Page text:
There is no clear geologic record from the time interval between the early Paleozoic (Cambrian) and the emplacement of the late Paleozoic Habach intrusive rocks. One of the latter is represented in the western ore field of the Felbertal scheelite deposit by a horseshoe-shaped granite gneiss intrusion in the K1 and K3 orebodies, dated at 336 ± 19 Ma. The total mass of these K1-K3 gneisses is approximately 5 million tons. The gneisses display geochemical and isotopic characteristics of a differentiated, orogenic melt of mixed crust-mantle origin. This melt may have been produced by the injection of mantle-derived magmas into a (thick) continental crust, presumably during a period of crustal relaxation. There is evidence for a K1-K3 granite-related scheelite deposition in these granites, in apical quartz masses, and in their host rocks (mainly fine-grained amphibolites) in the form of quartz veins and small veinlets that are as much as tens of meters from the granite contact.

Variscan amphibolite facies metamorphism between 325 and 280 Ma induced a period of pervasive remobilization and caused an ubiquitous, low-grade dispersion of the preexisting early and late Paleozoic scheelite mineralization and the formation of some high-grade enrichments of scheelite porphyroblasts along shear zones (stage 2 scheelite). Several sets of crosscutting, scheelite-bearing quartz veins and veinlets were formed under protracted amphibolite-facies metamorphic conditions. The metamorphic fluid regime further induced an alteration of the geochemical patterns of preexisting rocks (e.g., enrichments of Rb and Cs as well as of U, and 207Pb, compared to Th, and 208Pb). Furthermore, elevated 87Sr/86Sr ratios, possibly released from micas, dominated the isotopic signature of the recrystallizing, metamorphic scheelites.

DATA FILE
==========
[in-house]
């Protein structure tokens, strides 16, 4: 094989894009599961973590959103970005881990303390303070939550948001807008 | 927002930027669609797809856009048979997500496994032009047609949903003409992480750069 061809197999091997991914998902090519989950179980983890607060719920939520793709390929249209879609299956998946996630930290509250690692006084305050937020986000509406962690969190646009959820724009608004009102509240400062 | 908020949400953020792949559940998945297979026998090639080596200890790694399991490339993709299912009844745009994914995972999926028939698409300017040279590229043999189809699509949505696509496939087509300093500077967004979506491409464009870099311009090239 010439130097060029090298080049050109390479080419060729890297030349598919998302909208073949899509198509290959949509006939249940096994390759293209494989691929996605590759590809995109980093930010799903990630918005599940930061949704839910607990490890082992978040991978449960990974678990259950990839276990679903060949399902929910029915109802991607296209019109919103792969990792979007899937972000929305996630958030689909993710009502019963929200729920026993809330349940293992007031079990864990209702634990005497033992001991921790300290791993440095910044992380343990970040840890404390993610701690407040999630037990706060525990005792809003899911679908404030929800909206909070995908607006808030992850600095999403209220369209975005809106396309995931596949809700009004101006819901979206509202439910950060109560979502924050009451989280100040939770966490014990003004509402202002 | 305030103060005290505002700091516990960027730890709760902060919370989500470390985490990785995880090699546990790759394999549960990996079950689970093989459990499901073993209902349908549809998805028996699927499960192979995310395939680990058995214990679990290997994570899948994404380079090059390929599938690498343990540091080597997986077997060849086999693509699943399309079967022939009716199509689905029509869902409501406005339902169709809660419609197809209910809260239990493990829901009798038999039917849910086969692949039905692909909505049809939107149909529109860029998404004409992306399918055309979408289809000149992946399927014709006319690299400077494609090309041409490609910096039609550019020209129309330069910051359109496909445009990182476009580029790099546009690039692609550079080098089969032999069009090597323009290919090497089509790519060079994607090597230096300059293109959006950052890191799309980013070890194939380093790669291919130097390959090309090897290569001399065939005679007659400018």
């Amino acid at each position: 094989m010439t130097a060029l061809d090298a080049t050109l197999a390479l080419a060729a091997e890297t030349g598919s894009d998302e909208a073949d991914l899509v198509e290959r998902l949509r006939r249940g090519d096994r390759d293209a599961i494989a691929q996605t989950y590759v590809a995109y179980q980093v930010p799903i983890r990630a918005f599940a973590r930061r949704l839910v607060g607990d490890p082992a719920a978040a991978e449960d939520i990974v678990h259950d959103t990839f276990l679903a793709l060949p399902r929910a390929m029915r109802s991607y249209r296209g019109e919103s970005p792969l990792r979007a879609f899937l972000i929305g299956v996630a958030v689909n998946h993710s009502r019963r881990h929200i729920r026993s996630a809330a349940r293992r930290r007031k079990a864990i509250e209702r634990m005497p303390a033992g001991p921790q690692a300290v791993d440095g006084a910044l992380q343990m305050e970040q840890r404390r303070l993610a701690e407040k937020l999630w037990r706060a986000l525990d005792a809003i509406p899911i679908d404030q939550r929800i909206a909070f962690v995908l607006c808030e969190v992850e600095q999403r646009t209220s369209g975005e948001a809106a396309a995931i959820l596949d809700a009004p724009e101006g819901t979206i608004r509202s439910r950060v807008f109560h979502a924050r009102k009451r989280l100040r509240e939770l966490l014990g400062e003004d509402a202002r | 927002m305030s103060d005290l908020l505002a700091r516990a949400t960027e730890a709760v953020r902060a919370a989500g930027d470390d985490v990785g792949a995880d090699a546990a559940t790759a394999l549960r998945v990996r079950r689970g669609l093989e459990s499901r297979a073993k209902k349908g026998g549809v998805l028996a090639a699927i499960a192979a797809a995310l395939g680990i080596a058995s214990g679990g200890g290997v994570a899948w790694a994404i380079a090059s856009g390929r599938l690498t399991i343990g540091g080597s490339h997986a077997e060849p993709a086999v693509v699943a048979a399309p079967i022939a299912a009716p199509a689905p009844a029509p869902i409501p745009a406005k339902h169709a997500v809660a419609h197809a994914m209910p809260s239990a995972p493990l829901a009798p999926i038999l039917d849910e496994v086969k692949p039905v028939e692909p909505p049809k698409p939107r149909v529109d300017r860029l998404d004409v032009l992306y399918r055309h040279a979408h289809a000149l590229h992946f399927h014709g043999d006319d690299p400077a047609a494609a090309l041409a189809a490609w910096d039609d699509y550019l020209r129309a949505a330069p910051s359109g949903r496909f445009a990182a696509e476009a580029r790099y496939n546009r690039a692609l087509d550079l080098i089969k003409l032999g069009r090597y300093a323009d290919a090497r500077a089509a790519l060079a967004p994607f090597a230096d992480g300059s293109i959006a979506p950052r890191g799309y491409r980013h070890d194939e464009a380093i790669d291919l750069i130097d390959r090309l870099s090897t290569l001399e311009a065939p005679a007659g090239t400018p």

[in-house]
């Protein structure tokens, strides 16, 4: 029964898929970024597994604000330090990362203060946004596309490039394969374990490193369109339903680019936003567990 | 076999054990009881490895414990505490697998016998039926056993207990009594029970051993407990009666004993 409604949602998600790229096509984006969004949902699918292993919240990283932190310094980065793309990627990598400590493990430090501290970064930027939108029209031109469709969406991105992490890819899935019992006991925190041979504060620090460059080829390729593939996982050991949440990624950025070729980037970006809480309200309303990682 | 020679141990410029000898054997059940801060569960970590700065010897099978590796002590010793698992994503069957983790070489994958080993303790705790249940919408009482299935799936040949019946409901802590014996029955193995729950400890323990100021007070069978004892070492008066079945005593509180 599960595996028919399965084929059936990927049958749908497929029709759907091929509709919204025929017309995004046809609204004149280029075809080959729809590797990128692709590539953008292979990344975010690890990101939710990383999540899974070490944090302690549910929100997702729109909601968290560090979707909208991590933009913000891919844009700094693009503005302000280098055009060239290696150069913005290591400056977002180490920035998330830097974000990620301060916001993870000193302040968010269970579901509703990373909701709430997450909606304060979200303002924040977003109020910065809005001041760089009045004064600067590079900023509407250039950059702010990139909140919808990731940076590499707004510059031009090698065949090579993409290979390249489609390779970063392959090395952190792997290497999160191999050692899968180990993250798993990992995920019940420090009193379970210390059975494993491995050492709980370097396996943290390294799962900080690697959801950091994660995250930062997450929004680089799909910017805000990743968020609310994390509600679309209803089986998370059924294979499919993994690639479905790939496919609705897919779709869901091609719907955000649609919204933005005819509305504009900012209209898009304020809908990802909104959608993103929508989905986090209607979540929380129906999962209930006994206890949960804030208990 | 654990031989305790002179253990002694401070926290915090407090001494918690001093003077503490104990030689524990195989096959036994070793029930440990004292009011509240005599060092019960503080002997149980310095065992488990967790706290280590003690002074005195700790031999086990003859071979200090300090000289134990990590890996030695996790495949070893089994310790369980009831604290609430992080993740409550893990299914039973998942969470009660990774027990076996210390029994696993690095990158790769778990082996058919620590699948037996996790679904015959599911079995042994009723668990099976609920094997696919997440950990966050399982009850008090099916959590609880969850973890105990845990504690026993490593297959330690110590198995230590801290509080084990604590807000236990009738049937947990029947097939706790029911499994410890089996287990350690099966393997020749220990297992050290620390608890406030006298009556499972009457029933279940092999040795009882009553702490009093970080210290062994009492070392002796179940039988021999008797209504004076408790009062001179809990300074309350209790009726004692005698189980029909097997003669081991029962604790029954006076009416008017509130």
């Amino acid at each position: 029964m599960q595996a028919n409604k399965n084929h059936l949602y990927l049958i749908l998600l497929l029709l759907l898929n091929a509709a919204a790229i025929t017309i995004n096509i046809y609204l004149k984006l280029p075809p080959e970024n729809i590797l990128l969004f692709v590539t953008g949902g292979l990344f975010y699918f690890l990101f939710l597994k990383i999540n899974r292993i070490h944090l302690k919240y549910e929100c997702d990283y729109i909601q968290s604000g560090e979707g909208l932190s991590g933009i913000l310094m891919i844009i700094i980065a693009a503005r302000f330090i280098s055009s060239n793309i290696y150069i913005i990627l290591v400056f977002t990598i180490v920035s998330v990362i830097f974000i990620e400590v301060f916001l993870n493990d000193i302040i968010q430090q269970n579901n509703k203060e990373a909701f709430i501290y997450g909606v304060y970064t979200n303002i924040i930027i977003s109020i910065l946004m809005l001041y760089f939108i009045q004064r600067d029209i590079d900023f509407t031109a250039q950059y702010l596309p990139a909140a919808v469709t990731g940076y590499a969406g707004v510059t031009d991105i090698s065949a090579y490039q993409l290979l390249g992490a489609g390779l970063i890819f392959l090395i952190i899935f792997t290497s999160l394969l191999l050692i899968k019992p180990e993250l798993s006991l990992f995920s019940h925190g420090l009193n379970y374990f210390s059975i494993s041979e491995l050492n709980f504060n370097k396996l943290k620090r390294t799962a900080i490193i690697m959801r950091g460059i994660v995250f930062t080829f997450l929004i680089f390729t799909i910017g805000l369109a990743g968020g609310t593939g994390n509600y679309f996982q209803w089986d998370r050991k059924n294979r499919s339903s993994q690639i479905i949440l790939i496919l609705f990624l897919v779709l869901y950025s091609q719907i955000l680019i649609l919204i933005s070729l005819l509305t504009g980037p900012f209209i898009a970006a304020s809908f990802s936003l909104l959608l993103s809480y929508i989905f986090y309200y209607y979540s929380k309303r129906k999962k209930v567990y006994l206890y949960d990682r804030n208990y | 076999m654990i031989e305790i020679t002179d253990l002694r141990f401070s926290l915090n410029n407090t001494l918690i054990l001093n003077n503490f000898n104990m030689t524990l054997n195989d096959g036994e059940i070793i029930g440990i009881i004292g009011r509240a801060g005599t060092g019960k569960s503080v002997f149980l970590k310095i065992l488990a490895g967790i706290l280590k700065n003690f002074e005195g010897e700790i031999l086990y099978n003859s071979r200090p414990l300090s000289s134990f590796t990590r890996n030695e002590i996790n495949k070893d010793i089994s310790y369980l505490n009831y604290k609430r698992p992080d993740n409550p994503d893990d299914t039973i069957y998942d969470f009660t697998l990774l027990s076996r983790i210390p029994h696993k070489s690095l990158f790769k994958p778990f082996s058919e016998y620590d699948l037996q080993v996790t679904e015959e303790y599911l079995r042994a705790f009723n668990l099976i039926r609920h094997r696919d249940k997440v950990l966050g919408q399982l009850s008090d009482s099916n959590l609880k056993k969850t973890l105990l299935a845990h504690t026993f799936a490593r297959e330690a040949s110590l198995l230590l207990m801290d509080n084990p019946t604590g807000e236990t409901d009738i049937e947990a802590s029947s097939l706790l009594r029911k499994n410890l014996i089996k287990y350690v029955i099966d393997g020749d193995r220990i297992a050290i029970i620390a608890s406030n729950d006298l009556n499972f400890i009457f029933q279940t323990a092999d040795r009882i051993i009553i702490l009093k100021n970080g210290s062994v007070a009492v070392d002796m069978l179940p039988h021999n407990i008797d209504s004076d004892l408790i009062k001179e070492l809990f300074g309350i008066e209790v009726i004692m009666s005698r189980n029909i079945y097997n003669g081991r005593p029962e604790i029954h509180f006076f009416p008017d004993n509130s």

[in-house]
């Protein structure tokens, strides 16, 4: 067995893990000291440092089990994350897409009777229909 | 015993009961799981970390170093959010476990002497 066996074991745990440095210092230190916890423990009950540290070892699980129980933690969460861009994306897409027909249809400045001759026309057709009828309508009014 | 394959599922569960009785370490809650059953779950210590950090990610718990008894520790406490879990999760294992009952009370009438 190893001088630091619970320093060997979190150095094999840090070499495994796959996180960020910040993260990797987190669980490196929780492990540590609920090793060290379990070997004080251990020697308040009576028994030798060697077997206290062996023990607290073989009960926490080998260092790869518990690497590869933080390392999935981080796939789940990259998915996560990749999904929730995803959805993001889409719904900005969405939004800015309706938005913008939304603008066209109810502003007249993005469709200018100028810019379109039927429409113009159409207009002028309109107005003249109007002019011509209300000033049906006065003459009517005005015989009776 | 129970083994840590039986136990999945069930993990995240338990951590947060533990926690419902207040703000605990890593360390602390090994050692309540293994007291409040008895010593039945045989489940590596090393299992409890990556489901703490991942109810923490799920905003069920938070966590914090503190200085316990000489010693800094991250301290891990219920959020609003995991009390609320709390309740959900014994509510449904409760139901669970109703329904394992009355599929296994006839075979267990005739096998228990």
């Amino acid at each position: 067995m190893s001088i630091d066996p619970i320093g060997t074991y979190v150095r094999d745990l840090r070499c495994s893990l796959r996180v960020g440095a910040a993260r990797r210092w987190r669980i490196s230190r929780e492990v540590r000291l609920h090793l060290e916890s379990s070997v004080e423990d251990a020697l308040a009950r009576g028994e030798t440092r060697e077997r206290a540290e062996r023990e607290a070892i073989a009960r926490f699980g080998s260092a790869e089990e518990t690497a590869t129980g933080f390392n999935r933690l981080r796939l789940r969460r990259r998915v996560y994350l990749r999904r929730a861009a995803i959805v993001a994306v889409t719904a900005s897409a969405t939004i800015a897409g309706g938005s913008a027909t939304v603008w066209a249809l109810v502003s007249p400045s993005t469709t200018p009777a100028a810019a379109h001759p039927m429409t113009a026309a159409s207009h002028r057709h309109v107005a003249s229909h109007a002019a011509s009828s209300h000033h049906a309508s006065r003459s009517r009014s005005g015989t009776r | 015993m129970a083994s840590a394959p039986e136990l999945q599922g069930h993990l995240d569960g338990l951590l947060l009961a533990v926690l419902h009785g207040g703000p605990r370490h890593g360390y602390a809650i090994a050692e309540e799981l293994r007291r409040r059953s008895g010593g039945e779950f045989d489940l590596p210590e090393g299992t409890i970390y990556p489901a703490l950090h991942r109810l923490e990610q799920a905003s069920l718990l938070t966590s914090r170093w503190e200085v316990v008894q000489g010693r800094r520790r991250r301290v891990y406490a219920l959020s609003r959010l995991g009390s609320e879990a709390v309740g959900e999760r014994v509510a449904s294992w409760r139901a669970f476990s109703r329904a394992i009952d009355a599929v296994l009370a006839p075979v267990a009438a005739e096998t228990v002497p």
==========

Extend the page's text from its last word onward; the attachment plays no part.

Small lamprophyric dikes were emplaced in Late Variscan time after the intrusion of the Granatspitze central gneiss protoliths, the emplacement of the K1-K3 granite, and the subsequent shear zone formation. A change of the previously prevailing oxidizing conditions occurred, presumably after the intrusion of the lamprophyres. Subsequently, strong reducing conditions are indicated by WS2-MoS2 exsolutions in the preexisting stage 1 and stage 2 “molybdoscheelites.”These scheelites were followed by the coexistence of MoS2 and of bluish, fluorescent, pure scheelites (stage 3 scheelite), the crystallization of which has been dated by Sm-Nd at 319 ± 34 Ma. Evidence for the reducing conditions during the Late Variscan tungsten remobilization period is provided by a methane component in the fluid inclusions within such scheelites and accompanying quartz.

Under Alpine lower amphibolite- to upper greenschist-facies metamorphic conditions, the scheelite remobilization was obviously less intense. It was locally focused along some faults and quartz veins, usually as sparse, but large, whitish-bluish fluorescent crystals with a Sm-Nd age of 29 ± 17 Ma (stage 4 scheelite).

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Contents

Reviews in Economic Geology

Metamorphic and Metamorphogenic Ore Deposits

Frank M. Vokes
Frank M. Vokes
Volume Editor
Department of Geology and Mineral Resource Engineering Norwegian University of Science and Technology Trondheim, Norway
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Brian Marshall
Brian Marshall
Volume Editor
Department of Applied Geology University of Technology Sydney NSW 2007 Australia
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Paul G. Spry
Paul G. Spry
Volume Editor
Department of Geological and Atmospheric Sciences Iowa State University Ames, Iowa 50011 USA
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Society of Economic Geologists
Volume
11
ISBN electronic:
9781629490182
Publication date:
January 01, 1998